Pirsumei Nisah and Hope During Hanukkah
December 15, 2020
One of my favorite paintings is Judith Slaying Holofernes, by Artemisia Gentileschi. The iconic painting depicts a Jewish woman beheading an Assyrian general with the can-do face of an ancient Rosie the Riveter. In the apocryphal Book of Judith, the Assyrian army has besieged the town of Bethulia, and the people have run out of food and water. Desperate, the leaders of the city are considering surrender when Judith, a beautiful widow, declares to the town elders that God has not forgotten them. She and her maidservant leave the town walls and enter the Assyrian camp, going straight to the general Holofernes where she ingratiates herself to him with an offer of intelligence. After spending several days in Holofernes’ camp, Judith feasts with him, plying him with wine until he passes out in a drunken stupor. Using his sword, she deftly cuts off his head, tosses it in her basket, and with her handmaid, returns to Bethulia. The Assyrian army, now with a headless leader, disperses in fear, and the Jewish people are saved.
This story has come to be associated with the story of Hanukkah, with the parallel names of Judith and Judah Maccabee (who are described by some as aunt and nephew) and the victory over an oppressive foreign regime. However, the story of Hanukkah does not appear in the Book of Judith, and it is not until the medieval period that commentators drew a connection between the two. In fact, there is no record of a town in Judea called Bethulia, and while the enemy nation in the Book of Judith is Assyrian, the king of the Assyrians is identified as the famous Babylonian King Nebuchadnezzar, while the evil general Holofernes has a Greek name (Simkovich). The story of Judith eschews any strict markers to time or place, making it a perennially meaningful tale. Judith brings hope to her people in a moment of absolute despondency, on the brink of starvation and annihilation. What messages of hope might her story offer our current moment?
During this year’s celebration of Hannukah, I am drawing upon sources of hope. Reflecting on where I can find wisdom around hope. I am looking towards other women who have guided me and helped me to grow through the years, whether that is through written words or in the classroom.
In Men in Dark Times, Hannah Arendt writes that illumination in the darkest of times “may well come less from theories and concepts than from the uncertain, flickering, and often weak light that some men and women, in their lives and in their works, will kindle…” I will be the first to admit that I often place my hope in ideas. My bookshelves team with my values and with my tradition, and it is on their shelves that I find my way through an articulation of the world I want to live in. Ideas are indeed powerful, for good or for evil, but it is within individuals that ideas are lived out, and in their works that the best ideas of our time are actualized. One of my teachers, Professor Ann Pellegrini, once said, “one of the modalities of hope is that we are likely to be disappointed. And rather than see disappointment as a reason not to hope, the fact that we’re likely to be disappointed might be a reason to hope even bigger and even better.” The way that we live out this hope is through our daily actions, bringing illumination into our lives and the lives of those around us. Hope is made manifest in the healthcare workers who save lives, in the scientists who create vaccines, the organizers on the front lines for racial justice, and the grassroots campaigners bringing new people into office. To hope is to take action even in the face of certain defeat, and it is in hope that salvation lies.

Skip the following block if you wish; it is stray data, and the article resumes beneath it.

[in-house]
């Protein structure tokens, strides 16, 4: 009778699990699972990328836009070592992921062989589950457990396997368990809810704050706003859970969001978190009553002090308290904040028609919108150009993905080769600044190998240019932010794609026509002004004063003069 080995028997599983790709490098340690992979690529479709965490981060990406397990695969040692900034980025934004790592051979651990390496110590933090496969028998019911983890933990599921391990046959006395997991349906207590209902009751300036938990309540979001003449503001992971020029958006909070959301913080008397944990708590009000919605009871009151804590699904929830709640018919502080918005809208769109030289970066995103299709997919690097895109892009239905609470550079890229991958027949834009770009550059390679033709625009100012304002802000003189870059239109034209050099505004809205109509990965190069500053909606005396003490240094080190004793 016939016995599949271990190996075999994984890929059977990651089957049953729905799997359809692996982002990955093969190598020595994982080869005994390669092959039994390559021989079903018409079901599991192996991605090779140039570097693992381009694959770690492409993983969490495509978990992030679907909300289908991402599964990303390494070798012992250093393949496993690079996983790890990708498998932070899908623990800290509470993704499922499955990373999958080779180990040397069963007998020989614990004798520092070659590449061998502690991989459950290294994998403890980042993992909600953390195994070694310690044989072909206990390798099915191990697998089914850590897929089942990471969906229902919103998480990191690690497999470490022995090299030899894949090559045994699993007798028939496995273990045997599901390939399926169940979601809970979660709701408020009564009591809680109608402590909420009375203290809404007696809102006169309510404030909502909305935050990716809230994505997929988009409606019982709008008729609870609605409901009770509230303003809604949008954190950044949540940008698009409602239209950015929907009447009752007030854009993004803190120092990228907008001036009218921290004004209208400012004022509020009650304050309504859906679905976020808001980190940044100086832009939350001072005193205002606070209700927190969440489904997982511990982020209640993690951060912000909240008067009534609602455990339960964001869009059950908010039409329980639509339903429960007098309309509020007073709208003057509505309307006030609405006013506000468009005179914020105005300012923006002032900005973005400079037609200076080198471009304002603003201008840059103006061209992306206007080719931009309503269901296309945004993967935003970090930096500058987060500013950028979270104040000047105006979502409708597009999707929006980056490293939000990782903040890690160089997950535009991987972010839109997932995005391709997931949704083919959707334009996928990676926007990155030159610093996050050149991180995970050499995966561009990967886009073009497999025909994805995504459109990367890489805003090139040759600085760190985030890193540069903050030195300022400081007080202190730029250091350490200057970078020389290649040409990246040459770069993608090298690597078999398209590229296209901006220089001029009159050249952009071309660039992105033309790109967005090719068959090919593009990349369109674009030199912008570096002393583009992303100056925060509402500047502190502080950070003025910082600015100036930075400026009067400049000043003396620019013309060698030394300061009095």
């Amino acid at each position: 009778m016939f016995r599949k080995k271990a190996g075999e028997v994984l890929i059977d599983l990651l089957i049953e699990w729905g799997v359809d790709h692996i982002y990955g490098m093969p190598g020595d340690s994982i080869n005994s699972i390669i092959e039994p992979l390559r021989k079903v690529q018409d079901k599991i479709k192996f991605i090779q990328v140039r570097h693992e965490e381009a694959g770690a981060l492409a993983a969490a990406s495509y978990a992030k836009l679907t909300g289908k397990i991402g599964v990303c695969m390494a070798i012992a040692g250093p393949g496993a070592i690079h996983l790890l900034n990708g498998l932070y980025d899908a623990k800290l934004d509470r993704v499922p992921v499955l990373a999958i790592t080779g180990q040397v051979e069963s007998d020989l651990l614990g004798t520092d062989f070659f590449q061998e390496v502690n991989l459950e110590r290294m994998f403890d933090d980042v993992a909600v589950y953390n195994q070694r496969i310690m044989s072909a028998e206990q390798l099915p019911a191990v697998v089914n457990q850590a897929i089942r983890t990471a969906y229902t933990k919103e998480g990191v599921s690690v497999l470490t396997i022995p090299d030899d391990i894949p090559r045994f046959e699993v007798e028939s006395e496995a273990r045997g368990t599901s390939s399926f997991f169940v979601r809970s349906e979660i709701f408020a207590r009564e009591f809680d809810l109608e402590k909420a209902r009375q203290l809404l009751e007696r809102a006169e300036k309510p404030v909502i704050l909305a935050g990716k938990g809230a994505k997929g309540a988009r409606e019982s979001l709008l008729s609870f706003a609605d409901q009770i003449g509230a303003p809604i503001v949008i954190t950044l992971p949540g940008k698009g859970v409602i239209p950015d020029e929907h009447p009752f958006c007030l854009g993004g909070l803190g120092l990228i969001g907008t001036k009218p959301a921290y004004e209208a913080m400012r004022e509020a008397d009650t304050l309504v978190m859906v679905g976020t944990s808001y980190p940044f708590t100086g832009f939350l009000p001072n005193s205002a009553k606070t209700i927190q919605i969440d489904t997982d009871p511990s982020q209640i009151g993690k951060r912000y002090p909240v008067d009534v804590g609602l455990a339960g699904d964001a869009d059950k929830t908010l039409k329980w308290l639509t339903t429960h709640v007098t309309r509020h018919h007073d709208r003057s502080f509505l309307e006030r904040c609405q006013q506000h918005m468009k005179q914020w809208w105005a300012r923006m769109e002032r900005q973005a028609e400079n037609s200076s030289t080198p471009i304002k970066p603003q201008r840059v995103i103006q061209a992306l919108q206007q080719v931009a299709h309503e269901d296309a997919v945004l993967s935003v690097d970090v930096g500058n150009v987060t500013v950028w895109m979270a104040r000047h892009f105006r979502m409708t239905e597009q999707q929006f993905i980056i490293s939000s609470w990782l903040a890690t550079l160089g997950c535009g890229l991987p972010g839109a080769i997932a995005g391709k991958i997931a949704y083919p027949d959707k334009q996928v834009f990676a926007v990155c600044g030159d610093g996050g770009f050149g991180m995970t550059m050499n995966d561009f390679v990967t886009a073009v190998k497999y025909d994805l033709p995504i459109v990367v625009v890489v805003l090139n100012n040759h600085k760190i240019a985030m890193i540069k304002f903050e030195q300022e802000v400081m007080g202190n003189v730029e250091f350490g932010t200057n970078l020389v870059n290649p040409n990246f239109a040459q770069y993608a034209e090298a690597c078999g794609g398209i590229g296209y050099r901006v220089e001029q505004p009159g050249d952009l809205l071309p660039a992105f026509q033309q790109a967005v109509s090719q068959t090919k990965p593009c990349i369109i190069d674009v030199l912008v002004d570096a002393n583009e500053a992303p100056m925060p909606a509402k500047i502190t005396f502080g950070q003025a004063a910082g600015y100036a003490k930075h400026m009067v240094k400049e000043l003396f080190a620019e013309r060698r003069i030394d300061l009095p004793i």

On Hanukkah, we have a mitzvah, a ritual obligation, of pirsumei nisah, publicizing the miracle of Hanukkah. (Whether that’s the miracle of a military victory or one of oil that burned for eight days is up for debate.) We place our menorah in our doorframes or in our windowsills, so that all who walk by our homes may know of our miracles and may benefit from our light. The menorah sits in this liminal space of our homes, between inside and out, between public and private. Rabbi Dr. Erin Leib Smokler writes that after six days of creation and before resting, God created liminality, space in-between evening and morning, the “unscripted and unbounded, surprising and awe-inspiring….[for] wondrous things emerge in the in-betweens—whimsy, beauty, oddity, revelation, creativity.” The in-betweens are where life takes place, made manifest even in the body, the meeting point between the self and the outside world – that liminal space where a singular identity constantly makes use of the senses to engage with surrounding society.
We have spent a year navigating the tension between inside and outside, between safety and danger, between private and public expressions of belief, grief, and hope. May Judith’s story of hope and action remind us of what is possible in the spaces of creativity and possibility that exist in each of our own lives.